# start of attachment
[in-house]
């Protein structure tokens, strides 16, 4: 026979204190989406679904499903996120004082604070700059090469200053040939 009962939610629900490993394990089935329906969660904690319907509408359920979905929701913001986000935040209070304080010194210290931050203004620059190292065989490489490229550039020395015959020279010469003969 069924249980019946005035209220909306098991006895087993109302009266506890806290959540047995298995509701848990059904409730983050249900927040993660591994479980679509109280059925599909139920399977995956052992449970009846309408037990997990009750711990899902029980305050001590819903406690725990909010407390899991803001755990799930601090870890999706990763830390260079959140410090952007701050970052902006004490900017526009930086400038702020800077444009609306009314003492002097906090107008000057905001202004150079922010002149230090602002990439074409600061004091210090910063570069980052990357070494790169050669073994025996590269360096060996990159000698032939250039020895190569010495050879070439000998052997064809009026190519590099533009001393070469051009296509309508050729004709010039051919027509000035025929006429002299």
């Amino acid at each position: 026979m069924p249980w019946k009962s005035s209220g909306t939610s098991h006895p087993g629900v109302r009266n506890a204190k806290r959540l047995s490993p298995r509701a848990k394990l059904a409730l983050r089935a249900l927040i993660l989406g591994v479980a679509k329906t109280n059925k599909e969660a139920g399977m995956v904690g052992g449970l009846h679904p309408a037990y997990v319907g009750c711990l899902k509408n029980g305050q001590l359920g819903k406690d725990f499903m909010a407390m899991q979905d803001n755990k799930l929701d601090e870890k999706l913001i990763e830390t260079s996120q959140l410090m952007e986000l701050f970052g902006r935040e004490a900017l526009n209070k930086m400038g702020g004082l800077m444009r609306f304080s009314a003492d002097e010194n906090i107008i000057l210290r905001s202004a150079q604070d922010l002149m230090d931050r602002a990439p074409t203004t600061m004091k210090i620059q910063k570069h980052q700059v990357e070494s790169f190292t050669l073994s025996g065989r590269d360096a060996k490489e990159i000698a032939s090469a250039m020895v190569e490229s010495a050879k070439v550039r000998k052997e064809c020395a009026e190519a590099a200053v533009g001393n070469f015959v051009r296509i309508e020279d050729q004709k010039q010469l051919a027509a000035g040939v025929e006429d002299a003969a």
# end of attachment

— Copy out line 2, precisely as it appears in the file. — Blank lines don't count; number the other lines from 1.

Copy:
């Protein structure tokens, strides 16, 4: 026979204190989406679904499903996120004082604070700059090469200053040939 009962939610629900490993394990089935329906969660904690319907509408359920979905929701913001986000935040209070304080010194210290931050203004620059190292065989490489490229550039020395015959020279010469003969 069924249980019946005035209220909306098991006895087993109302009266506890806290959540047995298995509701848990059904409730983050249900927040993660591994479980679509109280059925599909139920399977995956052992449970009846309408037990997990009750711990899902029980305050001590819903406690725990909010407390899991803001755990799930601090870890999706990763830390260079959140410090952007701050970052902006004490900017526009930086400038702020800077444009609306009314003492002097906090107008000057905001202004150079922010002149230090602002990439074409600061004091210090910063570069980052990357070494790169050669073994025996590269360096060996990159000698032939250039020895190569010495050879070439000998052997064809009026190519590099533009001393070469051009296509309508050729004709010039051919027509000035025929006429002299």